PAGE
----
Figure 3: Arrangement of Staggered Twin stir™ contra-rotating tools with respect to rotation and direction. a) Advancing sides of the "common weld region" are positioned outwards with left-hand tool leading. b) Retreating sides of the "common weld region" are positioned outwards with left-hand tool leading c) Retreating sides of the "common weld region" are positioned outwards with right-hand tool leading d) Advancing sides of the "common weld region" are positioned outwards with right-hand tool leading

Skew-Stir™

The skew-stir™ variant of FSW differs from the conventional method in that the axis of the tool is given a slight inclination (skew) to that of the machine spindle as shown in Fig. 4a, b and c.

The skew-stir™ technique enables the ratio between the "dynamic" (swept) volume and the static volume to be increased by the skew motion of the tool. This can be additional to that provided by the use of re-entrant features machined into the probe. It is this ratio that is a significant factor in enabling a reduction or elimination of void formation and improving process efficiency.

The arrangement shown in Fig. 4a, results in the shoulder face being oblique to axis of the skew tool and square to the axis of the machine spindle. This shoulder face remains in a fixed relationship with respect to the plate top surface. Tilting the plate or the machine spindle will produce a plate to tool tilt that can be varied to suit conditions.

The focal point of a skewed tool affects the amplitude of the orbit of the tool shoulder and probe. With the focal point at the shoulder position, i.e. at the top of the workpiece, the shoulder essentially has a rotary motion with no off-axis orbit. When the focal point is positioned slightly above the top surface of the work piece, or at any position through the thickness of the workpiece, the shoulder contact face has an off-axis orbital movement. In addition, the off-axis orbital motion of the shoulder is dependent on the angle of skew and the distance that the intersection (focal point) is away from the top of the plate. The greater the skew angle and the greater the distance that the focal point is away from the workpiece surface, the greater is the amplitude of the shoulder off-axis movement.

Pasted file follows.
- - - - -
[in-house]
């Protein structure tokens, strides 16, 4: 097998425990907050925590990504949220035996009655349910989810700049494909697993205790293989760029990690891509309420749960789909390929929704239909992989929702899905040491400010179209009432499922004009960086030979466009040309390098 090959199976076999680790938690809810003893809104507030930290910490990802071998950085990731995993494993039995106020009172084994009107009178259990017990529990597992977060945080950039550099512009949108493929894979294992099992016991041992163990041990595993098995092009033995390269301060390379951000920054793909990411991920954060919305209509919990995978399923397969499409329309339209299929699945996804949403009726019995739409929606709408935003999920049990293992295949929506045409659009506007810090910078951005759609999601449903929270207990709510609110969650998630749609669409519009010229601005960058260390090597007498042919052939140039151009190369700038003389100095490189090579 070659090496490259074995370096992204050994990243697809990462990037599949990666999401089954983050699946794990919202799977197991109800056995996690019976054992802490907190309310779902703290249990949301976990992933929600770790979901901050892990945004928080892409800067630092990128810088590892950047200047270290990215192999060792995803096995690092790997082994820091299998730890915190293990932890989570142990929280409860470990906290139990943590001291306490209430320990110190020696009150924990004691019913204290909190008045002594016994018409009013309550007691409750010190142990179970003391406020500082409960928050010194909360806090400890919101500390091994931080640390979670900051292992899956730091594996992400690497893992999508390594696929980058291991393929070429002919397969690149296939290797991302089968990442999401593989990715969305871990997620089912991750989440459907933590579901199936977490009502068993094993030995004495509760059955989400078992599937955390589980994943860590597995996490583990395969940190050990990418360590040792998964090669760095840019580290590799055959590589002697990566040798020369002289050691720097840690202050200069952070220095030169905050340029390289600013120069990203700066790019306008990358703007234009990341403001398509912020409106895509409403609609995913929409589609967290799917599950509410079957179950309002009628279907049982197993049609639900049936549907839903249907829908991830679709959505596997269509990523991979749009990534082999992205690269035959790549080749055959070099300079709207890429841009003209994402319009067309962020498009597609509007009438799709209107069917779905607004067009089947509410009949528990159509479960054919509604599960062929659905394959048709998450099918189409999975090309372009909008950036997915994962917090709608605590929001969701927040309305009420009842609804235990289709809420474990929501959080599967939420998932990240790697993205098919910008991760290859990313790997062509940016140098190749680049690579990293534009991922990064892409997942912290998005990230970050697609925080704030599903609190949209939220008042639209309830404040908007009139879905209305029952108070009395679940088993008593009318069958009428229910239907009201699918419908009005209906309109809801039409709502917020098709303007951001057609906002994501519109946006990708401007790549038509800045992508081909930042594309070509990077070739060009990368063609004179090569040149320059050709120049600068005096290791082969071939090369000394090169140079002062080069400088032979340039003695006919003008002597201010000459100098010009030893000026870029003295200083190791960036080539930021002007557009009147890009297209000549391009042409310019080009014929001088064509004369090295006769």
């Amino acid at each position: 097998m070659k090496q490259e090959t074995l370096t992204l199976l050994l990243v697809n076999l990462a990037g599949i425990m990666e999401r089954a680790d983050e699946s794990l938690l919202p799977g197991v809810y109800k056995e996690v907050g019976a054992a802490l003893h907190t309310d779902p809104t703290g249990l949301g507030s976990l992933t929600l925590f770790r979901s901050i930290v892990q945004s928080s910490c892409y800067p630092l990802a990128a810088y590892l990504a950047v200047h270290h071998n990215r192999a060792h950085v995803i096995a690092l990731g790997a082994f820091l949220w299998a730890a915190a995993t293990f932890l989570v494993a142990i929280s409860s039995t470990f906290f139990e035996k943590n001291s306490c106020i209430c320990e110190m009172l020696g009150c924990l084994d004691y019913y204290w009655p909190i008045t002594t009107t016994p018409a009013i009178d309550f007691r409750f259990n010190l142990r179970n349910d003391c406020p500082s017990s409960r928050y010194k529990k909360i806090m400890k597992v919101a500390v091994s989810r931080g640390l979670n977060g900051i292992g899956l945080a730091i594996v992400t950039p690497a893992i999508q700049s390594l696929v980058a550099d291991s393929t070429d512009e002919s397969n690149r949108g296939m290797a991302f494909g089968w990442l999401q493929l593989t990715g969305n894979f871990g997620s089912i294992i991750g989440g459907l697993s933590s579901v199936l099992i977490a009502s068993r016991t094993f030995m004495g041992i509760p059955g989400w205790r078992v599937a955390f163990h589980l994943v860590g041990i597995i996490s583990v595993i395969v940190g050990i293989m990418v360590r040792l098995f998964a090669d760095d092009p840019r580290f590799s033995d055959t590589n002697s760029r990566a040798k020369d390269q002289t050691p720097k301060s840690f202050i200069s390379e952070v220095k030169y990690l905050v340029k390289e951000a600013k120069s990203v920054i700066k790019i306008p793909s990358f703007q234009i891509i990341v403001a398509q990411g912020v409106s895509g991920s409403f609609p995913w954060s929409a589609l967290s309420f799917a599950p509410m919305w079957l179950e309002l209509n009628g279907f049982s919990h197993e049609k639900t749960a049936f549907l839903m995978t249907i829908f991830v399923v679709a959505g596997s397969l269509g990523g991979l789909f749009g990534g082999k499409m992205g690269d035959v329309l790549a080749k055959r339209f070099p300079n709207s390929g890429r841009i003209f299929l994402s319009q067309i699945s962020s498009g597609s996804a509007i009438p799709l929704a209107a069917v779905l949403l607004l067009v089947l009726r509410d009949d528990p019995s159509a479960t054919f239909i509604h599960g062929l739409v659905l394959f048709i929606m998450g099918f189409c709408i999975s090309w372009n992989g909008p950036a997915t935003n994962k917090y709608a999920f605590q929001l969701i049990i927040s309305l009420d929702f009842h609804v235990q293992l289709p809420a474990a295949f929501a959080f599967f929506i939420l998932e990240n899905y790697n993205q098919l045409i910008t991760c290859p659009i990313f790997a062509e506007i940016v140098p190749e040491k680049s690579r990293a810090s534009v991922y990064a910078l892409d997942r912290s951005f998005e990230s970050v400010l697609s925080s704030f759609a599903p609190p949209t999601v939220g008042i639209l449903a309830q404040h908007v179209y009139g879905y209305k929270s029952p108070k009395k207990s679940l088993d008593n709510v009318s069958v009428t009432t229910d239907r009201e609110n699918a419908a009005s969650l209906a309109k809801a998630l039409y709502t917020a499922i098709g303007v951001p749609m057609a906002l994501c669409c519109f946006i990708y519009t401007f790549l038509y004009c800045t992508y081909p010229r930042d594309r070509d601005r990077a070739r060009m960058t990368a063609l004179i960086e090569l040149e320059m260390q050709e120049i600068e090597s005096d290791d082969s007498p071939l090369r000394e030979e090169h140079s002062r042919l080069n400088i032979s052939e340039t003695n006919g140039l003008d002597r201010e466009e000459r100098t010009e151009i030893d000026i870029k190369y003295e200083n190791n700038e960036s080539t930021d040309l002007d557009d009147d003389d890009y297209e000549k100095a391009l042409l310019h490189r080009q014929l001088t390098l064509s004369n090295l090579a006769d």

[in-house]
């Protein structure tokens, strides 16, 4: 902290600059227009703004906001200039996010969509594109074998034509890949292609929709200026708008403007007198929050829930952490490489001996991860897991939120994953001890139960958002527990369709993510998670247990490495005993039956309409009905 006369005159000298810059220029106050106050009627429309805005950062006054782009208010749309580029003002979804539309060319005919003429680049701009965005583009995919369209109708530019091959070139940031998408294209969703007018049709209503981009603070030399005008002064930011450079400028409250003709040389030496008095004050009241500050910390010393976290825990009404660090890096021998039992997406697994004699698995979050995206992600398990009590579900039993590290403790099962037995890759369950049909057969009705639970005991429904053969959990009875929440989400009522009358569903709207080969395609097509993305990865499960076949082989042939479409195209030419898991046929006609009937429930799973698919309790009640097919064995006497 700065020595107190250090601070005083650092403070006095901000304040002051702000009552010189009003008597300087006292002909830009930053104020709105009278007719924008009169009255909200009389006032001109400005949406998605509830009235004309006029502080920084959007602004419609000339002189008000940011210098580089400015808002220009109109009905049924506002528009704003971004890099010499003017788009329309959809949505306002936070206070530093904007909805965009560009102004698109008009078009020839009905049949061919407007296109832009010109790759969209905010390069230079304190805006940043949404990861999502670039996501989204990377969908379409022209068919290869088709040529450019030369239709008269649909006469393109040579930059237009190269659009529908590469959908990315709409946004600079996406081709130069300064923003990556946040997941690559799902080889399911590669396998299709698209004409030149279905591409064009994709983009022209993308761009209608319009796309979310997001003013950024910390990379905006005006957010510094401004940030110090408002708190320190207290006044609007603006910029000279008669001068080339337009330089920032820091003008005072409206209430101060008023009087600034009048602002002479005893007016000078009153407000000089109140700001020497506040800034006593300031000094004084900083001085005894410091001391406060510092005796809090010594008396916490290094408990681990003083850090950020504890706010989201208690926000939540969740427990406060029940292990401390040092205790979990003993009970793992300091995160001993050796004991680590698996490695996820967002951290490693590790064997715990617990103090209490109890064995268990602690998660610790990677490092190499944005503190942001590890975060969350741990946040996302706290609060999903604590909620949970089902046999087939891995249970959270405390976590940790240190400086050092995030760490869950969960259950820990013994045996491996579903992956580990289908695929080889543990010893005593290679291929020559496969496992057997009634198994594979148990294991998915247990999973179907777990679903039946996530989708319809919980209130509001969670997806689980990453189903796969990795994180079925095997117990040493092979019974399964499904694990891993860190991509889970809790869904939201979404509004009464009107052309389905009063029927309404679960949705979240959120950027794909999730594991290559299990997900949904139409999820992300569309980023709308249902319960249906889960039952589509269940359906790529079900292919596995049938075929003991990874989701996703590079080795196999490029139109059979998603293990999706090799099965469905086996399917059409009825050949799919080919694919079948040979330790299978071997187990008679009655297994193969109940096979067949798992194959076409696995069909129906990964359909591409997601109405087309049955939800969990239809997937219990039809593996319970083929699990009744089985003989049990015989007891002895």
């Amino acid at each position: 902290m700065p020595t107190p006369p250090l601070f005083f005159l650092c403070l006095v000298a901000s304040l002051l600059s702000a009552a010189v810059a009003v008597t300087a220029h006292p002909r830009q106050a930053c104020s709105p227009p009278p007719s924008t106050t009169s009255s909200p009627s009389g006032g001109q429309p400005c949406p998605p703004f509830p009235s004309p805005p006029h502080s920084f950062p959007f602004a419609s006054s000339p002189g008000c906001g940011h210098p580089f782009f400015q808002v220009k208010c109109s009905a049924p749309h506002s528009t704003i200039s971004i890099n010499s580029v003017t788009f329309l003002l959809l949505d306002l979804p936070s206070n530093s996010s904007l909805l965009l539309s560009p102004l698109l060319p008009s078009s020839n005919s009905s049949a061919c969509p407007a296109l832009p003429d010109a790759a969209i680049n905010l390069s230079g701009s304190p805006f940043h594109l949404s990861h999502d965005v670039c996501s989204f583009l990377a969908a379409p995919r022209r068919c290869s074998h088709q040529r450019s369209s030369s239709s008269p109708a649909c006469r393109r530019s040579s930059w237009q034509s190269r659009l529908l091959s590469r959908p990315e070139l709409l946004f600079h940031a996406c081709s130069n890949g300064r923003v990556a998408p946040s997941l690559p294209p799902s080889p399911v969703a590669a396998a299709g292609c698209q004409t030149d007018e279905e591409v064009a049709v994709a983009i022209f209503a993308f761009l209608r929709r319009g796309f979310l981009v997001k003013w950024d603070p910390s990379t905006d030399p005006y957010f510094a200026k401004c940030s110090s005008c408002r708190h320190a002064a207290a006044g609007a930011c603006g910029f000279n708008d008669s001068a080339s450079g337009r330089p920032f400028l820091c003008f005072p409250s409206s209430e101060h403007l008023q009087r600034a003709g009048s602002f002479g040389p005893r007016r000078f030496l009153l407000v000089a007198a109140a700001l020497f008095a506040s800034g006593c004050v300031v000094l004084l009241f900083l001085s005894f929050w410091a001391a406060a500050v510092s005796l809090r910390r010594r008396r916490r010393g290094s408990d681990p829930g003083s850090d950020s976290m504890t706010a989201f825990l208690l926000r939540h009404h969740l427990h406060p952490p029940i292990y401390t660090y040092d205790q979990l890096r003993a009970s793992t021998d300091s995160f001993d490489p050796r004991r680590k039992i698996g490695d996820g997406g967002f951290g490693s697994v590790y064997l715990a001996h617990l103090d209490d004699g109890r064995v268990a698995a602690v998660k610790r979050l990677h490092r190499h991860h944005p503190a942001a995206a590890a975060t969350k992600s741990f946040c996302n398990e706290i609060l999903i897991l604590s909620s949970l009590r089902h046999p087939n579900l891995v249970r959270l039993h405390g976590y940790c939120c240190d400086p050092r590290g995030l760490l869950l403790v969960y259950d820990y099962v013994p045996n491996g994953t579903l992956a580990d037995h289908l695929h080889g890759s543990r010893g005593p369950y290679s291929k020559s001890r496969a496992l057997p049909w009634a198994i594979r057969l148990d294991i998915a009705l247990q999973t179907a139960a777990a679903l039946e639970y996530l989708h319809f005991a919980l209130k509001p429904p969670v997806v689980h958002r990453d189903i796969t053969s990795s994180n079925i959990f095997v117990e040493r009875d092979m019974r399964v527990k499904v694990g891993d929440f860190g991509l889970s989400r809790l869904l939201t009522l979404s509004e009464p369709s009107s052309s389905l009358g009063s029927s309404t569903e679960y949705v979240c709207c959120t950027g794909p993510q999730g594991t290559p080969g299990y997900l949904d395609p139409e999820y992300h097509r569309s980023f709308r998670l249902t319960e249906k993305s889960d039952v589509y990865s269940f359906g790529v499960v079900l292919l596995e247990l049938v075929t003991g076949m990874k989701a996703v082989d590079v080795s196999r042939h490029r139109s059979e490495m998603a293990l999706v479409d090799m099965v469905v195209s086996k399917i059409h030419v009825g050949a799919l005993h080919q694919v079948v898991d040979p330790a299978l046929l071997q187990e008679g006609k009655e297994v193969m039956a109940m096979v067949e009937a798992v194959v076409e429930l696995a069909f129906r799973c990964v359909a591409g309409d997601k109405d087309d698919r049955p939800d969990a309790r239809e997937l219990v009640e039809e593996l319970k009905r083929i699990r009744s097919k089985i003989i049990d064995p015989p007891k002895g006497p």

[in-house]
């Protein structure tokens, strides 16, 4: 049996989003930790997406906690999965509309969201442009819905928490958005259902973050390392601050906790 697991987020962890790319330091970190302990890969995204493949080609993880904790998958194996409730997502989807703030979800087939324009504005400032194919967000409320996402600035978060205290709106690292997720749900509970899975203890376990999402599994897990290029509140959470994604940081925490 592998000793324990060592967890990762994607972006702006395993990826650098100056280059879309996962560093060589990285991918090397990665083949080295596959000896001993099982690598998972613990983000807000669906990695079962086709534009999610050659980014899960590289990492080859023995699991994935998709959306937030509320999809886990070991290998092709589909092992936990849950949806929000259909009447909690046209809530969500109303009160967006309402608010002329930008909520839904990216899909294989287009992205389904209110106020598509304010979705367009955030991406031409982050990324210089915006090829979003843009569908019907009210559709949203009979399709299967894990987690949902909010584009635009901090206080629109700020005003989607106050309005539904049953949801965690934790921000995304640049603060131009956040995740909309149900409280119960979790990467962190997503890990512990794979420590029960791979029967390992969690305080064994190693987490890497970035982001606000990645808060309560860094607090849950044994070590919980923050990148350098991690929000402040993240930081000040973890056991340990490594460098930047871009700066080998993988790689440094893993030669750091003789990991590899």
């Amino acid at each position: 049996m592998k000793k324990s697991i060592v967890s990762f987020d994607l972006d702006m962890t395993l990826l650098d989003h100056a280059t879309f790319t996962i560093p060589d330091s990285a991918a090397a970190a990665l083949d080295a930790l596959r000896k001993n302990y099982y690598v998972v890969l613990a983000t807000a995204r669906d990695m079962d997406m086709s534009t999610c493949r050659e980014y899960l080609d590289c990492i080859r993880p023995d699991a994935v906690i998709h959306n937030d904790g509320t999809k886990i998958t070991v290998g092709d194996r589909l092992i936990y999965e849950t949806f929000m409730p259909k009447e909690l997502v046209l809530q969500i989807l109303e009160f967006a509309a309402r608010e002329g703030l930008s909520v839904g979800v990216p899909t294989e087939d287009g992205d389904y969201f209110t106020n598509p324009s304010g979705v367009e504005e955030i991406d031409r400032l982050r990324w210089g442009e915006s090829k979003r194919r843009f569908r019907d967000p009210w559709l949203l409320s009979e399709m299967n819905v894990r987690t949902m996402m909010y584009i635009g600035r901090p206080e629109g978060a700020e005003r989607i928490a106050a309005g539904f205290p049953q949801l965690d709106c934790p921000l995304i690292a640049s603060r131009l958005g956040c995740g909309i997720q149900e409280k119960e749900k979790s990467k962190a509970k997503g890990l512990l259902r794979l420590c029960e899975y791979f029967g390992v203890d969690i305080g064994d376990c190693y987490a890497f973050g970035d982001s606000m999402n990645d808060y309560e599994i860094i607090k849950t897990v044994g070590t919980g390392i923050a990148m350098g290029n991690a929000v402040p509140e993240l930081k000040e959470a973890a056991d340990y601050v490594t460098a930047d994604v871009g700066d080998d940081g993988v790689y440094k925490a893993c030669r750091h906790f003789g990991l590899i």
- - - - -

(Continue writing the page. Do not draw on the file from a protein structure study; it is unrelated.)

The skew action results in only the outer surface of the probe making contact with the extremities of the weld region. The FSW tool does not rotate on its own axis, and therefore only a specific part of the face of the probe surface is directly involved in working the flow path of material during welding, (see Fig.4a). This probe type is termed A-Skew™.

Figure 4: Details of Prototype A-Skew™ Probe a) Side view b) Front view, showing tip profile c) Swept region encompassed by skew action